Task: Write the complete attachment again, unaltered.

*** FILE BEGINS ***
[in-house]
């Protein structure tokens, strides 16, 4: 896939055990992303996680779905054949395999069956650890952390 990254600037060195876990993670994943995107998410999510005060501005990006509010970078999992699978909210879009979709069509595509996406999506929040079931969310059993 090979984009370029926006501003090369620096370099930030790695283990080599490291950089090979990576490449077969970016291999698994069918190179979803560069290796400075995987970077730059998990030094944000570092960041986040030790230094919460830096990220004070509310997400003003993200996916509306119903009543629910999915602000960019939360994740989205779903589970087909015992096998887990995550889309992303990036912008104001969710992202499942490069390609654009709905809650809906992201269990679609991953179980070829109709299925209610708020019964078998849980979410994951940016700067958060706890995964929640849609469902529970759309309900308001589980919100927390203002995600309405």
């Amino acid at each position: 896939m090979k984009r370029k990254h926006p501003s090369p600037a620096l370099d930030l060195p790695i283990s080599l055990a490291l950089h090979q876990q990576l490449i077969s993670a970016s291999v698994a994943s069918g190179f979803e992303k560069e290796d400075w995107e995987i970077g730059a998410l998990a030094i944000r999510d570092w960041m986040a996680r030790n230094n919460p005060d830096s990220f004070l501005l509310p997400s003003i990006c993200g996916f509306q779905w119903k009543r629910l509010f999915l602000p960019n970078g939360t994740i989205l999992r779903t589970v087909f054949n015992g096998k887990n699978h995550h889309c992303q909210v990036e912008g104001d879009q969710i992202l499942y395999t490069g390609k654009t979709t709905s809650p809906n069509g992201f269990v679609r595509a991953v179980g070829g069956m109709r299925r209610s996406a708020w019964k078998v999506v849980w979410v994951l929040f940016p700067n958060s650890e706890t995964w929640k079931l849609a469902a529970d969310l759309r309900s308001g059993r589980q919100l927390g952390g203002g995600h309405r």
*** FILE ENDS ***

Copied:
[in-house]
């Protein structure tokens, strides 16, 4: 896939055990992303996680779905054949395999069956650890952390 990254600037060195876990993670994943995107998410999510005060501005990006509010970078999992699978909210879009979709069509595509996406999506929040079931969310059993 090979984009370029926006501003090369620096370099930030790695283990080599490291950089090979990576490449077969970016291999698994069918190179979803560069290796400075995987970077730059998990030094944000570092960041986040030790230094919460830096990220004070509310997400003003993200996916509306119903009543629910999915602000960019939360994740989205779903589970087909015992096998887990995550889309992303990036912008104001969710992202499942490069390609654009709905809650809906992201269990679609991953179980070829109709299925209610708020019964078998849980979410994951940016700067958060706890995964929640849609469902529970759309309900308001589980919100927390203002995600309405």
């Amino acid at each position: 896939m090979k984009r370029k990254h926006p501003s090369p600037a620096l370099d930030l060195p790695i283990s080599l055990a490291l950089h090979q876990q990576l490449i077969s993670a970016s291999v698994a994943s069918g190179f979803e992303k560069e290796d400075w995107e995987i970077g730059a998410l998990a030094i944000r999510d570092w960041m986040a996680r030790n230094n919460p005060d830096s990220f004070l501005l509310p997400s003003i990006c993200g996916f509306q779905w119903k009543r629910l509010f999915l602000p960019n970078g939360t994740i989205l999992r779903t589970v087909f054949n015992g096998k887990n699978h995550h889309c992303q909210v990036e912008g104001d879009q969710i992202l499942y395999t490069g390609k654009t979709t709905s809650p809906n069509g992201f269990v679609r595509a991953v179980g070829g069956m109709r299925r209610s996406a708020w019964k078998v999506v849980w979410v994951l929040f940016p700067n958060s650890e706890t995964w929640k079931l849609a469902a529970d969310l759309r309900s308001g059993r589980q919100l927390g952390g203002g995600h309405r």